“THE IRON LADY” – Rating: 8 ½
If this movie was rated solely on acting, it would be a solid 10. Meryl Streep, not surprisingly, sets the bar for the finest of actors that would ever grace the silver screen. Her performance is flawless. She becomes Margaret Thatcher, personified, in her political years, and again, in her weak and feeble retirement, replete with forgetfulness, delusions and frustrations.
The movie is very good, but it could have been improved upon with better direction. In my humble opinion, too much time is spent in the script showing Thatcher’s old-age confusion rather than highlighting her years as a stone-hearted leader during the cold war era.
Yes, the picture portrays her staunch response to the Falkland Island invasion byArgentina, standing up to the male establishment, her rise to prominence (in which a younger actress portrays her early years) and her unwavering conservative values as a politician.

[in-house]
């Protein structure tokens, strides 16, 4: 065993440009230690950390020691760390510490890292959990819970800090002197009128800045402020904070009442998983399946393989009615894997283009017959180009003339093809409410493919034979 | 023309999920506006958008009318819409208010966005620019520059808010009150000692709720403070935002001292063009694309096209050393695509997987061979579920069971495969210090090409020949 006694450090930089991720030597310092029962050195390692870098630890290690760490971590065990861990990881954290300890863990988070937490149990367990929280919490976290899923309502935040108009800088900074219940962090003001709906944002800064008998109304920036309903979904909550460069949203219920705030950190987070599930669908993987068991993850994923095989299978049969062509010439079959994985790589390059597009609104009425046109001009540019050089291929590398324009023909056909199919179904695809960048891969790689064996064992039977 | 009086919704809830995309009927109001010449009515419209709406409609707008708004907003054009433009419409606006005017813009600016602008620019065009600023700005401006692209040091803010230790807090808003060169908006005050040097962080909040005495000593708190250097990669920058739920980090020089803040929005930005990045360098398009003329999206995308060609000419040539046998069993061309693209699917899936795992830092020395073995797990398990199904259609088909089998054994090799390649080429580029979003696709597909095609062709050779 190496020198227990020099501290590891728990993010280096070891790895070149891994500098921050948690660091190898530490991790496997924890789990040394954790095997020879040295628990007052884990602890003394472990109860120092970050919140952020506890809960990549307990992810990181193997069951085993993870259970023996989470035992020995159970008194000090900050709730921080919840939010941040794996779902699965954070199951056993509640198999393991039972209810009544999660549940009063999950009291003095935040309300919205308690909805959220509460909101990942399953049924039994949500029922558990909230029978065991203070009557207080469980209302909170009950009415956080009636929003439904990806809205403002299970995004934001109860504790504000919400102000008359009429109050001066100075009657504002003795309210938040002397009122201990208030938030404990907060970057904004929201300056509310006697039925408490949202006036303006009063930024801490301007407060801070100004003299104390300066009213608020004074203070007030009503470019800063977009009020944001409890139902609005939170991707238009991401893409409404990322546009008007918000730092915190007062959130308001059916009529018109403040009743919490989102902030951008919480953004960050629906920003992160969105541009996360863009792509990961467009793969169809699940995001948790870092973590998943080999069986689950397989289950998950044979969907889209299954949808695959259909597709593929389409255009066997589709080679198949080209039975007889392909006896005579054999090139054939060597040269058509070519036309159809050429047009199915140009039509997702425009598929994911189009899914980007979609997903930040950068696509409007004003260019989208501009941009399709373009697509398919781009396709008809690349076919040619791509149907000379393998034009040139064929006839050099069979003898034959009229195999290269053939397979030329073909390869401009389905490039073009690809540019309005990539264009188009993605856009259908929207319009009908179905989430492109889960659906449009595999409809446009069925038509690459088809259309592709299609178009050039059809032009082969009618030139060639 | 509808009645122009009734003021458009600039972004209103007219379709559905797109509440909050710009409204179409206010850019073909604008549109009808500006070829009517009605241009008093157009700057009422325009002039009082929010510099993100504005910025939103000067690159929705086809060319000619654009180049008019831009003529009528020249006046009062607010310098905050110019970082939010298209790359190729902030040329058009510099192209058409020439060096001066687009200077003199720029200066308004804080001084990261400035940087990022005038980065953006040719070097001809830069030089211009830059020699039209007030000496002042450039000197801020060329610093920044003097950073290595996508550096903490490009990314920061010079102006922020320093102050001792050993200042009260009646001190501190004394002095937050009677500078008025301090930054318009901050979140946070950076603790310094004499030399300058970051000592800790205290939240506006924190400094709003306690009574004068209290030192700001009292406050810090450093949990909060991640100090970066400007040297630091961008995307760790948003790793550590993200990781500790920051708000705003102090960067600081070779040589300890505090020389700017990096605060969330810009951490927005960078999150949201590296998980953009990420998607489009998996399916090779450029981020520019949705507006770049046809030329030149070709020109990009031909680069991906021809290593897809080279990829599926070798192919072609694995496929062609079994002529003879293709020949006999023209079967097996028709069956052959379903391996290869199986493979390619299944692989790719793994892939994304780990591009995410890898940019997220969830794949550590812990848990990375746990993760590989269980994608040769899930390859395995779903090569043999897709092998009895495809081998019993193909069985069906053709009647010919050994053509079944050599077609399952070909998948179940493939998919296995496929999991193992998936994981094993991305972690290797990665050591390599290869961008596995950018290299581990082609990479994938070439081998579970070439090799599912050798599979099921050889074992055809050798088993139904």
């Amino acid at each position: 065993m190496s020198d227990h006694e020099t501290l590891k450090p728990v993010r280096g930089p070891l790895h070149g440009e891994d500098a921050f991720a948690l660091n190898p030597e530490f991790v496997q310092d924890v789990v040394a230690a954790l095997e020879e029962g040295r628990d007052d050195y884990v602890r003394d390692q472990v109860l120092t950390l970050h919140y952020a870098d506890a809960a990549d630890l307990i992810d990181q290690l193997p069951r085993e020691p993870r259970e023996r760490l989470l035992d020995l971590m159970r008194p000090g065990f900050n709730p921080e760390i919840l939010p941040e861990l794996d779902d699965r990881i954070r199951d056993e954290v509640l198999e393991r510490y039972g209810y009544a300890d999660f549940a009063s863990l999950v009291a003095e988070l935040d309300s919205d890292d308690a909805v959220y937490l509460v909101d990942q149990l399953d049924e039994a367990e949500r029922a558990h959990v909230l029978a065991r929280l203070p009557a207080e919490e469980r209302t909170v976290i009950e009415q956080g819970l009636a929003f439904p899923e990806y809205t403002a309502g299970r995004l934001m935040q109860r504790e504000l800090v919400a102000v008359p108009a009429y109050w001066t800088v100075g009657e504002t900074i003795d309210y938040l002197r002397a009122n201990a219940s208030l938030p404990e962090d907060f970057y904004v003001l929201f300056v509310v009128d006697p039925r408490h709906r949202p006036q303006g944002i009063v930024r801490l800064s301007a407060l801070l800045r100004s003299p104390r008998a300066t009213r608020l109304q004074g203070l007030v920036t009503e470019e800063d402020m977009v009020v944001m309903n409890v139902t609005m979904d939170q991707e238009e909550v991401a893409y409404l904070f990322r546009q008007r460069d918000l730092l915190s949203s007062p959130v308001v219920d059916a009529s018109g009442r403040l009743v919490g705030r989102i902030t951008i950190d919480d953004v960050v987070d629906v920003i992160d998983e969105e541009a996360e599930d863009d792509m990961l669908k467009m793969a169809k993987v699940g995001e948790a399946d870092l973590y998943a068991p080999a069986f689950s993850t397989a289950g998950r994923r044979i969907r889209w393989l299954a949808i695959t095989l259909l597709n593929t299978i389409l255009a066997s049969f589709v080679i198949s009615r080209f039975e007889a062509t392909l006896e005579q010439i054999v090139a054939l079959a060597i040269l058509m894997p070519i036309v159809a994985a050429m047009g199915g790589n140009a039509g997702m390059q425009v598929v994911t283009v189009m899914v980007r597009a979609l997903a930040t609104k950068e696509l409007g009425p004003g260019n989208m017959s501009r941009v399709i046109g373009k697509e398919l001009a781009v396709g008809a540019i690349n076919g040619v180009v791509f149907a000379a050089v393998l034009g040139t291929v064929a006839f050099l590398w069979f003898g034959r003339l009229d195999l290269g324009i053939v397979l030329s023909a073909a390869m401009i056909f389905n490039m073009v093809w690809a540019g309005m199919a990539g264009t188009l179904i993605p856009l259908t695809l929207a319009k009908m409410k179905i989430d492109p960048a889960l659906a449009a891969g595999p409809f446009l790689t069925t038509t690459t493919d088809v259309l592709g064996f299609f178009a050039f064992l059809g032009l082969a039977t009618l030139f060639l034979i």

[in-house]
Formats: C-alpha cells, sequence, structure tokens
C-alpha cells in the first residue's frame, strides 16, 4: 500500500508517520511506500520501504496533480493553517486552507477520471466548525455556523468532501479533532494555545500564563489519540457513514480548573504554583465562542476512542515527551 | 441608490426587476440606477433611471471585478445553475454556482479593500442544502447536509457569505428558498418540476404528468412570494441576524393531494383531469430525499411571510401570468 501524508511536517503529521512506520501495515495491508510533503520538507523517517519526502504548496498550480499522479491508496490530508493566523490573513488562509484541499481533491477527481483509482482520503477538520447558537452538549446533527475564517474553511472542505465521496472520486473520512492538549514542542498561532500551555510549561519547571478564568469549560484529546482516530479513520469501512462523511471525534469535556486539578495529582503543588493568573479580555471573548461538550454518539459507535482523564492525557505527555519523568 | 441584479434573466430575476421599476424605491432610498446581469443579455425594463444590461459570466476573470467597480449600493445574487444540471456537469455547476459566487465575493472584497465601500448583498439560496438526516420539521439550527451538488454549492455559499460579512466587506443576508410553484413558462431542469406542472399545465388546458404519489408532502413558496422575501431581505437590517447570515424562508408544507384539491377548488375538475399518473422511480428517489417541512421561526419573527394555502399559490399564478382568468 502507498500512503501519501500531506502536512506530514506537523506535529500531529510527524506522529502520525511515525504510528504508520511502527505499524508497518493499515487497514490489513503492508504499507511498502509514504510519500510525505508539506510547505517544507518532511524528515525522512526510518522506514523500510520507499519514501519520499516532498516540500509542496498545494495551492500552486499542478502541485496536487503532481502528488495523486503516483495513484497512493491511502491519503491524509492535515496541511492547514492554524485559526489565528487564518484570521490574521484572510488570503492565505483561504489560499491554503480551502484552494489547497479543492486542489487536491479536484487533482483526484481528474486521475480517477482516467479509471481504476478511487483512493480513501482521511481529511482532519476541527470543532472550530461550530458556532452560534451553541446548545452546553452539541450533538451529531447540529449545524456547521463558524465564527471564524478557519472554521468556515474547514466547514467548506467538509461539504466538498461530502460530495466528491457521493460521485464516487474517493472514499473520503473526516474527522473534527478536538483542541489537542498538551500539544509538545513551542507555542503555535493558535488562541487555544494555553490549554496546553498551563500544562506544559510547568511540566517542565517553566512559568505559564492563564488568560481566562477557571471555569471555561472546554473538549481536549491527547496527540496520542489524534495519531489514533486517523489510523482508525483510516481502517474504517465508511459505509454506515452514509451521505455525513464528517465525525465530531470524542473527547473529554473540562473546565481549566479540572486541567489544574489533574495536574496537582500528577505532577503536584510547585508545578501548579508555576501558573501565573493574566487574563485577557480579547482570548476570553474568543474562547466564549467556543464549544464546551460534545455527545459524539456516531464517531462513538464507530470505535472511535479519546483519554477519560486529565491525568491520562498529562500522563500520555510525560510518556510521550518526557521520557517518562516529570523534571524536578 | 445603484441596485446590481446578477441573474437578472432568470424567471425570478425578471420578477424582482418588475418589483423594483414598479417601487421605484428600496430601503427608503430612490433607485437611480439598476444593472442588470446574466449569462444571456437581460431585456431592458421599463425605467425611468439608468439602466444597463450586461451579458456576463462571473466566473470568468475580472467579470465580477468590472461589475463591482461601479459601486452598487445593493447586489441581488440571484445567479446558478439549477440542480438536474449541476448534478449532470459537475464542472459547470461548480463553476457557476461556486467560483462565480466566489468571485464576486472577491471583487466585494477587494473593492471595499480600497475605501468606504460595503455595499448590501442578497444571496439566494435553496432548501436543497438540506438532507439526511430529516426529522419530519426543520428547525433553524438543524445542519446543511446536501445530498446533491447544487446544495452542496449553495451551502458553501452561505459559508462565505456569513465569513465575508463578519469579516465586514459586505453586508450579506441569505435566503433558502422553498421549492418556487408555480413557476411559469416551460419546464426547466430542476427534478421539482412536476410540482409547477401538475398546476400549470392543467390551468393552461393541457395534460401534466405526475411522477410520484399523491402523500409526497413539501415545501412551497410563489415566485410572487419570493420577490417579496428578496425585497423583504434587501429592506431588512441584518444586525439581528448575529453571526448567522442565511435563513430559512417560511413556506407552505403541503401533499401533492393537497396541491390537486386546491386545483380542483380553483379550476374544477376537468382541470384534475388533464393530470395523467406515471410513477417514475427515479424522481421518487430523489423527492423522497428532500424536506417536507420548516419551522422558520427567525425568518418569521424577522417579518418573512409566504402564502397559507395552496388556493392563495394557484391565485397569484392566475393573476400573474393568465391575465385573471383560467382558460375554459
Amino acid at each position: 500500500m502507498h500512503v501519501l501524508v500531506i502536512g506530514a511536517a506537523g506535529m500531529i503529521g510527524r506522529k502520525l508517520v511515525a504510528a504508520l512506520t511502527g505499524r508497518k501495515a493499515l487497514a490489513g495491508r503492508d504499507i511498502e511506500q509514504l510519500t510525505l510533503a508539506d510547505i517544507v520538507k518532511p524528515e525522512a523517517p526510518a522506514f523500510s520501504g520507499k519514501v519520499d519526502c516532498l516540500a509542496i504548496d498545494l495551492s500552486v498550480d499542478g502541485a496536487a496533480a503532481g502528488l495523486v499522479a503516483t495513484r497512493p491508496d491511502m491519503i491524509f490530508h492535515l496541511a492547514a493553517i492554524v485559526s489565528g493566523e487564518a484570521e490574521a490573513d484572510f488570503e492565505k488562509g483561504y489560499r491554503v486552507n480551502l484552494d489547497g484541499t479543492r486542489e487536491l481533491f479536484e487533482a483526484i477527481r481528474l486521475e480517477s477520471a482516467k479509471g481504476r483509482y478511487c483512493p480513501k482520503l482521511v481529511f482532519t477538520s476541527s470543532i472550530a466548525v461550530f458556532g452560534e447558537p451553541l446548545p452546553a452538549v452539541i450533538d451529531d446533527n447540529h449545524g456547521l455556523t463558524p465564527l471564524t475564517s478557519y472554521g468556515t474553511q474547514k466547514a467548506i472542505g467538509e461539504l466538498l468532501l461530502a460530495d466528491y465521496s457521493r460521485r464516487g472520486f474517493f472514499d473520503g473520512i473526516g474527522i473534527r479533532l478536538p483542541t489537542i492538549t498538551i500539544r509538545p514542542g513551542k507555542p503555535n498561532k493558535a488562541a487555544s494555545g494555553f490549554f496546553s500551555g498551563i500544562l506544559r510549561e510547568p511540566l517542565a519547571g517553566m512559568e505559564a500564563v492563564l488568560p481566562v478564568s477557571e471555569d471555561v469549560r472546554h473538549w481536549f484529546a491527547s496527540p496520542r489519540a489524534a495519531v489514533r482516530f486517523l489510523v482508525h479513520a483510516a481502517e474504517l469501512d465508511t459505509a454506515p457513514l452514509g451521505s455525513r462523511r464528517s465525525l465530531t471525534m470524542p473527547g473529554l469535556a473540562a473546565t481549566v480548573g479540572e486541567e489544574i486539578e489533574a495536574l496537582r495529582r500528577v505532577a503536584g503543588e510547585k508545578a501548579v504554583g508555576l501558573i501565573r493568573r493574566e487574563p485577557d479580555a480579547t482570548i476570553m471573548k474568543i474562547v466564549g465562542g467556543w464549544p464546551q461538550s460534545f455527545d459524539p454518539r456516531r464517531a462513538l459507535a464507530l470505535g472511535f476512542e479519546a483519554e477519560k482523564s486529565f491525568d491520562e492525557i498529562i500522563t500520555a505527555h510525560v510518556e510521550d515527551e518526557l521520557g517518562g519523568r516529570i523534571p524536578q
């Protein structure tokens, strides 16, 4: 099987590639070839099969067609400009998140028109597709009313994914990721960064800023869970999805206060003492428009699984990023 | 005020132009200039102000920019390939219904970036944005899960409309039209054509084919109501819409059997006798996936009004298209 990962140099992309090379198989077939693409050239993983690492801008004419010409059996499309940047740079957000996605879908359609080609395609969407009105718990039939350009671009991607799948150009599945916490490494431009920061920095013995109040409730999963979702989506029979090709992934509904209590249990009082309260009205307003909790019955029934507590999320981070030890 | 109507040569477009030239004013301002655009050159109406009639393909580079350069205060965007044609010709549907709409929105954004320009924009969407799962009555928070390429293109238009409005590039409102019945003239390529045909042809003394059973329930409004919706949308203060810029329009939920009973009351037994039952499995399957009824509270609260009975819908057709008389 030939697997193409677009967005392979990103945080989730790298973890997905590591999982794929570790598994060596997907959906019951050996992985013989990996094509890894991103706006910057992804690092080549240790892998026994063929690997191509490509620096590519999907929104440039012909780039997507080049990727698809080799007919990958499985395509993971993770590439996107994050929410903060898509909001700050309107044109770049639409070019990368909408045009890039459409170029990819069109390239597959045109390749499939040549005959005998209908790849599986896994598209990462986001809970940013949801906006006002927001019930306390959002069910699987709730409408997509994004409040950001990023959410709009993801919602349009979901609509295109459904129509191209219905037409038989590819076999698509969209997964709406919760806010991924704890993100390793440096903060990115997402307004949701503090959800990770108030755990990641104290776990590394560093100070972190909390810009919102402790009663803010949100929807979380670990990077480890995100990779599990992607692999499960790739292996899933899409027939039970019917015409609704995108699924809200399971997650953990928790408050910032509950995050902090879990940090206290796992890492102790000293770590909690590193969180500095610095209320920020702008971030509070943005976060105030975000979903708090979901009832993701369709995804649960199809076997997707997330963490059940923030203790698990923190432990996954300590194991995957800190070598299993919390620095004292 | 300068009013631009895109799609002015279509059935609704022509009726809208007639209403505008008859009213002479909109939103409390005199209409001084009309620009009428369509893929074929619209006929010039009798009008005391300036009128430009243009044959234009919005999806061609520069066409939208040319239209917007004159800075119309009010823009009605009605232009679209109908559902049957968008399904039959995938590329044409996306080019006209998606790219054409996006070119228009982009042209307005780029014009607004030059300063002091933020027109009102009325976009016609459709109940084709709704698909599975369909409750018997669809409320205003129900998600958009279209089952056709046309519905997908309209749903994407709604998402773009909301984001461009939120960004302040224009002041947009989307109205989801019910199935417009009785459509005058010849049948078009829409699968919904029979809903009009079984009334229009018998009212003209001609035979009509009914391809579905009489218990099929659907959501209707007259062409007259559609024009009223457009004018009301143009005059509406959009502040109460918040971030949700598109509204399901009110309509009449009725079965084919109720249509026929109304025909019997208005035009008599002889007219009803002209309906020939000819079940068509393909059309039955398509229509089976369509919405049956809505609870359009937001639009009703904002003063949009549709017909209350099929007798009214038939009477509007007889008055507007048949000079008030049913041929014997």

In parts, Thatcher’s speeches ironically sound more like today’s Republican candidates talking about holding down spending, supporting a free market, fighting labor unions and the incessant demand by the public to tax the rich. Yet, during her reign as Prime Minister, she managed to glean the respect from all sides of parliament as the British economy survived the crises.
But, too much of the movie was dedicated to delusional conversations with her dead husband, which distracted, rather than added to the depth of this woman’s character.
We learn much more about the Thatcher bio in this film, how she came from humble beginnings, fought her way to prominence of the objections of male MPs, how she was the object of bombings and violent street demonstrations, and grew into a state of memory loss during old age, much like her American counterpart, Ronald Reagan.
Streep may not receive the Oscar this year, but she certainly deserves it. It is one of her premier performances and worth the price of a ticket.